The Francis car was found in Cherokee and the others located in Storm Lake.

Van Roekel has been on probation and has a long list of offenses, police said. None of the others have been in trouble before.

The Memorial Day holiday next Tuesday is "tailor made" for a tragic highway death toll, a state safety official warned Saturday.

William Burnett, safety education director, pointed out that this Memorial Day w ill see thousands of Iowa families taking short, one-day trips.

"It's just this kind of trip that can be most dangerous," Burnett warned, "because drivers aren't thinking about traffic hazards as they would on a longer trip."

He warned, however, that the majority of fatal traffic deaths in Iowa occur within 20 miles of the homes of the victims.

"This is probably within the area of the typical Memorial Day trip this year," he said, "and drivers must understand that they are in as much hazard as though they were driving 200 miles."

He urged all drivers to pay full attention to traffic and the highway and not to allow themselves to be distracted by children in the car "or the deceiving urge to hurry."

Burnett warned drivers to be particularly cautious in approaching or leaving smaller towns where cemeteries may border highways.

"You can expect a concentration of slow traffic in these areas on Memorial Day with pedestrians walking along or crossing the highway," he said.

Cherokee's first city directory since 1951 will be published within the next few months and delivery is tentatively scheduled to start in May, 1962.

The territory to be covered includes Cherokee.

Included in the directory will be a street guide and a numerical list of telephone numbers. A homes supplement also will be provided which will include a classified business listing and the numerically arranged phone numbers.

The director will be published by Mullinkille of Chillothe, MO, which produces directories for cities in 38 states. It will have hard covers and will be of standard size so as to fit readily into a book case.

Harold A. Spring, director, is contacting local firms, soliciting advertising for the book.

House-to-house contacts will be made later to obtain information for the residential section of the directory. Local people will be recruited to make this canvas, under the supervision of an enumeration director, Spring said.

In each residential listing will be the name of the house holders, his wife's name, the number of children under 18, names of children over 18 and the kind of places of employment of individuals. It also will indicate whether a person is the head of a household, or simply residing at the listed address.

25 years ago

Washington High School's 1986 graduation ceremony was a bit more intimate than previous ones.

The ceremony Sunday was supposed to be outdoors in the wide open space of George Hicks Memorial Field. However, due to rain, the commencement exercises were moved indoors, into the tighter quarters of the WHS gymnasium.

One-hundred and eleven graduates and their families and friends filled the gym.

To make the event even more personal, Ruth Hayes, a Washington High School teacher, delivered the commencement address.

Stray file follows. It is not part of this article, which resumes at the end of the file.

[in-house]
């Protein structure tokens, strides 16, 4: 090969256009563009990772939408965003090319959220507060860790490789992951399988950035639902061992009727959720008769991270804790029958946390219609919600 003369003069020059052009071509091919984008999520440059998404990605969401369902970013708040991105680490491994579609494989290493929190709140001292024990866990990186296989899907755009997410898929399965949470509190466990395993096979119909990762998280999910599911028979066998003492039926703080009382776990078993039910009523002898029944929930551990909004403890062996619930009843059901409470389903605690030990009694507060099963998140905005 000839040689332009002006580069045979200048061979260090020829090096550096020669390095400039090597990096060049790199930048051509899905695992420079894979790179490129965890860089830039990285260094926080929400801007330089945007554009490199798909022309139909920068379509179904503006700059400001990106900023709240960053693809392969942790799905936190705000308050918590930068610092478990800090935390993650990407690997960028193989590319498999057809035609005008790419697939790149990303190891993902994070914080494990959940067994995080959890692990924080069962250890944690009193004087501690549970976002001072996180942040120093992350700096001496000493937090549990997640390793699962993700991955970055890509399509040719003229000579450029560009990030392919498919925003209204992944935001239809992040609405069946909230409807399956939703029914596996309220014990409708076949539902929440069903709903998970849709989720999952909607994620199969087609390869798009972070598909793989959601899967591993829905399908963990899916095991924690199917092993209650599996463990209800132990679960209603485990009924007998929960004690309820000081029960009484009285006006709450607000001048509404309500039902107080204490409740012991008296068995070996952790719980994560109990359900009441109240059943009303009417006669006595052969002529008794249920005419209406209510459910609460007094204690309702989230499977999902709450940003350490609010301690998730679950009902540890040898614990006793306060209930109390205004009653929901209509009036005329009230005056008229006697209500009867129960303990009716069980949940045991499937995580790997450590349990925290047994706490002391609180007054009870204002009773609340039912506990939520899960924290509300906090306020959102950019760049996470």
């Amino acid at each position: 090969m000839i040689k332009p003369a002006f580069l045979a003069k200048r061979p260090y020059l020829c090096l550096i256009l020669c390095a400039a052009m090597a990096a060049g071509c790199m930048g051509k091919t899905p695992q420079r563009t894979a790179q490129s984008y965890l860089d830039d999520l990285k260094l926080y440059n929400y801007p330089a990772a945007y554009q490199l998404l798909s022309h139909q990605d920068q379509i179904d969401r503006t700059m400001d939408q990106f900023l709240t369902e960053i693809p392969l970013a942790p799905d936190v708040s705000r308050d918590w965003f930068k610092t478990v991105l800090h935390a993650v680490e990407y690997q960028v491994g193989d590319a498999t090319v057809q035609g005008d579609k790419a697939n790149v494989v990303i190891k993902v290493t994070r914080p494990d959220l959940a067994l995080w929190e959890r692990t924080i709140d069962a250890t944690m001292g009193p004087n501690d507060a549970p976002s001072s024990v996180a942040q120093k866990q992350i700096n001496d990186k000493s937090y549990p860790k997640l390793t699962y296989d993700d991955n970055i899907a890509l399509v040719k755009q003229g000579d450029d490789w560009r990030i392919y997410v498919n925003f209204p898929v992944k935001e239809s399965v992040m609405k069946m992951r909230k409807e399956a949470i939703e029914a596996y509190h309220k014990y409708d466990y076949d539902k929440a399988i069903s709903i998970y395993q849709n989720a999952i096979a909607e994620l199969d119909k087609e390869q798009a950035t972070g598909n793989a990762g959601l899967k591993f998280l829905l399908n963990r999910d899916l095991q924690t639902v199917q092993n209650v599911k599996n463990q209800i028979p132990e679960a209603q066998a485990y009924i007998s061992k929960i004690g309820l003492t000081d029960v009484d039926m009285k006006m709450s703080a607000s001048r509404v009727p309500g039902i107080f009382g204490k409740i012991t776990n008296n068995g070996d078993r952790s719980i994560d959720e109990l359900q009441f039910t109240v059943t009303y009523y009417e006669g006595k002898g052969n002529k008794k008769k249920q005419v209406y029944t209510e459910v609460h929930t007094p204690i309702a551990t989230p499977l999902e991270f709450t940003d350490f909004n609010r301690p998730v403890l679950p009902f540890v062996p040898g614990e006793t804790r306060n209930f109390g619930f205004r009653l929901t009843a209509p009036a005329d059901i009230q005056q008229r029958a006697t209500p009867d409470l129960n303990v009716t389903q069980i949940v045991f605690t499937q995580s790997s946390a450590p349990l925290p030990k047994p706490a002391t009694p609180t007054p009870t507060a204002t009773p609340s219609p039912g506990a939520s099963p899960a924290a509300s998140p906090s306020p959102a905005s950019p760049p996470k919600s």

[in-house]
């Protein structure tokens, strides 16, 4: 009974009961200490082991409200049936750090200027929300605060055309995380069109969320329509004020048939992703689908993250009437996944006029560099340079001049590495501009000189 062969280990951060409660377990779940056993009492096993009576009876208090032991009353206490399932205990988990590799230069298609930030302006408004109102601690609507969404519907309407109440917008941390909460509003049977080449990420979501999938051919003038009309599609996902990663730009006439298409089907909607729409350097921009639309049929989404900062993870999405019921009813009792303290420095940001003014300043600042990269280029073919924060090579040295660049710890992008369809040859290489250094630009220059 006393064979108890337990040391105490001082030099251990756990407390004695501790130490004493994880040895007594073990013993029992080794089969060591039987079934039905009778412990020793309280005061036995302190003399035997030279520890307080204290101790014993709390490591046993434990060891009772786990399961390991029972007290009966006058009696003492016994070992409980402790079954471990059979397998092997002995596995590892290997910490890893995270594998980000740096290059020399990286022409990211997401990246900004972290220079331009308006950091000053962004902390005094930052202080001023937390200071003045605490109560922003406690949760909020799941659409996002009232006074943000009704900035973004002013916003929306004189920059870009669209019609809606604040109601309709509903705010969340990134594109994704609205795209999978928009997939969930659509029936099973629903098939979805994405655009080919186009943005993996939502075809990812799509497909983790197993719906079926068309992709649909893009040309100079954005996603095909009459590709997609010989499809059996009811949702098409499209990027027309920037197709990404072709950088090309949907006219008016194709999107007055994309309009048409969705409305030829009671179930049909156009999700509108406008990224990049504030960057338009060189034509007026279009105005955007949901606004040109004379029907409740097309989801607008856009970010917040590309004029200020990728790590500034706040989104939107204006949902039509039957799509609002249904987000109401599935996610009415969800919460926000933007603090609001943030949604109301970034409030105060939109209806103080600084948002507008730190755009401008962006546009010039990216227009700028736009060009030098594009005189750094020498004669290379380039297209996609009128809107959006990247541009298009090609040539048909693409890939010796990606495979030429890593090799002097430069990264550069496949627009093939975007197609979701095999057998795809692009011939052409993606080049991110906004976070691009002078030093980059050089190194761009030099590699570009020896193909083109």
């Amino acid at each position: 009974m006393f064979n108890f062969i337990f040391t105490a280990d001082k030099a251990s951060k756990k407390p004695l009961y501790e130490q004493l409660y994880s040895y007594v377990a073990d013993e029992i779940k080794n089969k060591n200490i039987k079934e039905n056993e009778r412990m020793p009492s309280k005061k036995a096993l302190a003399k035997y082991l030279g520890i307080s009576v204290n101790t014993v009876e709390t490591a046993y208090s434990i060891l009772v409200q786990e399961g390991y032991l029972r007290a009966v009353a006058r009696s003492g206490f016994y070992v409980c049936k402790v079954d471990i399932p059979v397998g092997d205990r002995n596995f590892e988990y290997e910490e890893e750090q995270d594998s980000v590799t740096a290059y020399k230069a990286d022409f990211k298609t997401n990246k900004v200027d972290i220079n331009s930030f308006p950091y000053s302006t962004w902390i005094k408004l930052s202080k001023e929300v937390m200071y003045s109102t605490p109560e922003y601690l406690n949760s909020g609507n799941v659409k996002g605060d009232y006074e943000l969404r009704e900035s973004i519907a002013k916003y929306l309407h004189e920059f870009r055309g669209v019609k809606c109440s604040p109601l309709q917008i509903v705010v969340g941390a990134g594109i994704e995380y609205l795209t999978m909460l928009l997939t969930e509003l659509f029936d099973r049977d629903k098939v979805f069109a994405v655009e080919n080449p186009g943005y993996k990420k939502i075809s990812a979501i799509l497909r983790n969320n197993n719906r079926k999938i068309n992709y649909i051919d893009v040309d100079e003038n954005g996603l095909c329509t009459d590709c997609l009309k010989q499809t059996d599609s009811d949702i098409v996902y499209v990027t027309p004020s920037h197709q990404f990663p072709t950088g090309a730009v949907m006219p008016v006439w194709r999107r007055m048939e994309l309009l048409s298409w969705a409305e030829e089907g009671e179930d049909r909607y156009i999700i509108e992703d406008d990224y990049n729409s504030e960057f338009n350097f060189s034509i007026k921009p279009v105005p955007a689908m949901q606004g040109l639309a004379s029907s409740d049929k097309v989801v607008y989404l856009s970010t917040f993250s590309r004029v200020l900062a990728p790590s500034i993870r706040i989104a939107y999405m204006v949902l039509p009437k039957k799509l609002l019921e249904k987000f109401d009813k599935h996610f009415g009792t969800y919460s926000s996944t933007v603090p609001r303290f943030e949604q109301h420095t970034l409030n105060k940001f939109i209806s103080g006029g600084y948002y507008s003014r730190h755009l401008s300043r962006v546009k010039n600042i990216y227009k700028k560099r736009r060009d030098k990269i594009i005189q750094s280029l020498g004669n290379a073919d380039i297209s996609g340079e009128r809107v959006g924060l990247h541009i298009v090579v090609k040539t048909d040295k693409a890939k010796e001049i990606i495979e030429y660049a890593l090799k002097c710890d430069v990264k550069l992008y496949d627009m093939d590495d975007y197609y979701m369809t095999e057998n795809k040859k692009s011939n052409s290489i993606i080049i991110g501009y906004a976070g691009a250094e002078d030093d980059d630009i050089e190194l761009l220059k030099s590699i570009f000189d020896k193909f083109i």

In the past, someone from outside the district usually has delivered the commencement address. However, Superintendent Mick Starcevich said the district plans to utilize "homegrown talent" in the selection of future commencement speakers.

Hayes' speech was entitled "Becoming the Difference."

Hayes said that while graduation day was filled with tradition, the graduating seniors were not going into a traditional world.

"You are wearing the traditionally formal caps and gowns...Moms and dads are taking the traditional pictures and you will soon be going home to the traditional cake and ham sandwiches. But, you are not going out into a traditional world. Changes are occurring so quickly that we can neither keep up with them, nor accurately predict what will happen in your futures. And, that's scary," she said.

Hayes made several references to members of the WHS Class of 1986, using first names and wondering who will fill their shoes next year.

"Where will we find next year's dedicated Kate? Who will come forward in our classrooms to excel like Sally or be as diligent as John?" she asked.

Hayes said the main thing she wished for the graduates was "that it matters you were here. I hope that you are becoming the difference."

Becoming the difference requires being an individual and standing firm in your convictions, doing what you are able to do to make a difference and doing it with enthusiasm," Hayes said.

"You begin where you are and work out from there. Because of us, some things will become more than they were. Something will be left of significance because we existed. Anything, however small, which leads to good, to joy, to understanding, to acceptance, is significant," she said.

Hayes said the most important thing that is needed to become the difference is compassion.

"What is life about" It is not about writing great books, amassing great wealth, achieving great power, it is about loving and being loves," Hayes said.